Ice Hockey 101

Hello, my name is Brett. I have been an ice hockey fan since I was 12 years old. I have been a fan of the Vancouver Canucks since the team first came into existence in 1970. I am now 45 years old, and if you’ve read this far you already know more about me than I ever intended to share.

I started this blog because I wanted to give people who know nothing about ice hockey an understanding of how the game is played, who the players are and interesting anecdotes.

Ice hockey is a fast paced sport with relatively few breaks in play, making it a great spectator sport. The following is a brief rundown of the rules of play:

In the NBA playoffs, the best team in each conference plays the 8th, the 2nd plays the 7th, and so on. This is a reference to regular season performance. The other major sports in North America have playoff systems that are more a function of regular season performance than the NBA’s except for 1 thing: the Super Bowl winner is determined by a single game between the winners of the AFC and NFC conferences.

The NBA’s playoff system was designed in 1966 when it was felt that teams with far superior regular season records should be given easier paths to winning the championship. This led to such anomalies as what occurred in 1967 when Philly had an inferior regular season record than Boston and NY but still won (because of their divisional affiliation with NY and Boston they got home court advantage). Thus began a long process of tinkering with this format.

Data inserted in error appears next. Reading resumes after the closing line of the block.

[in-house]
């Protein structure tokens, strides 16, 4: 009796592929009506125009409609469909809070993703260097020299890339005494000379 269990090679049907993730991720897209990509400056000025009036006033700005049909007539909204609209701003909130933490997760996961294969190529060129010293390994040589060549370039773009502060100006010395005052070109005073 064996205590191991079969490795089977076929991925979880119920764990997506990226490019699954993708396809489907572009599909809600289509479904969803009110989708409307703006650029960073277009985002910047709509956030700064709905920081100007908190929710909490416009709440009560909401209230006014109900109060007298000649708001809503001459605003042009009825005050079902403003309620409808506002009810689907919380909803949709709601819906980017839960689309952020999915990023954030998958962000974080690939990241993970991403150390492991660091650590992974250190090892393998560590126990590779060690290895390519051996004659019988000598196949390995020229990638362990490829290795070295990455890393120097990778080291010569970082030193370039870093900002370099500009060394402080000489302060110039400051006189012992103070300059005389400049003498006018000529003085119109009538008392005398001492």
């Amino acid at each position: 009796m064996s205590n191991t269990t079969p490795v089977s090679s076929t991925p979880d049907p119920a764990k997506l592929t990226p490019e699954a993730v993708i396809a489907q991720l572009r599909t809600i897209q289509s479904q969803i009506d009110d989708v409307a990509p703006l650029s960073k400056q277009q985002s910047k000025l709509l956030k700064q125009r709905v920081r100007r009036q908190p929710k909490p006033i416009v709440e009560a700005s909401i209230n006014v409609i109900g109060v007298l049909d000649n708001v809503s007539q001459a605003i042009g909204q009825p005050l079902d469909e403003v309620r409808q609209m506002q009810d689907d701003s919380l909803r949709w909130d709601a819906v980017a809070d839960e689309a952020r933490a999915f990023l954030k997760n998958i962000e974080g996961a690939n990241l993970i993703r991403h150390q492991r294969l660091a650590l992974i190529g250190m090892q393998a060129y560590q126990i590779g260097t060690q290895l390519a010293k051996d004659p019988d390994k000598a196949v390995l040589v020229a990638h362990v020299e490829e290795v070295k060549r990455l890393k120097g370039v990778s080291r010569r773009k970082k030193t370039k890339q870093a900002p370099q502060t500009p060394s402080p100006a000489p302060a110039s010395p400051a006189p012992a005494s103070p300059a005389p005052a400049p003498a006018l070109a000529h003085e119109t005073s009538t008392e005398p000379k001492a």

In 1984-85, they adopted a new format where division winners were guaranteed top 3 seeds, followed by any non-division winner with better records than said division winners. This created another anomaly when NY won their division despite having fewer wins than NJ, Detroit and Atlanta but still got a higher seed. However, this also produced one of my favorite matchup combinations: Indiana vs Atlanta in 1994. Atlanta had won 50

The playoffs for the 2017 NBA Playoffs started on April 15, 2017 and ended on June 12 when the Golden State Warriors won their second title in three years. The playoffs ended with the most lopsided victory ever in a finals game. The Warriors were led by two-time MVP Stephen Curry, whose 27 points in Game 5 clinched his first NBA title as a player.

The NBA Playoffs began on April 18, 2017 and ended on June 12 when the Golden State Warriors won their second title in three years. The playoffs ended with the most lopsided victory ever in a finals game. The Warriors were led by two-time MVP Stephen Curry, whose 27 points in Game 5 clinched his first NBA title as a player.

The NBA Playoffs began on April 18, 2017 and ended on June 12 when the Golden State Warriors won their second title in three years. The playoffs ended with the most lopsided victory ever in a finals game. The Warriors were led by two-time MVP Stephen Curry, whose 27 points in Game 5 clinched his first NBA title as a player.

The NBA Playoffs began on April 18, 2017 and ended on June 12 when the Golden State Warriors won their second title in three years.

Welcome to my blog, I am going to be writing all about the NBA Playoffs. The playoffs are a single elimination tournament which is played at the conclusion of the regular season. The top eight teams from each conference, regardless of divisional alignment, play for the Championship title.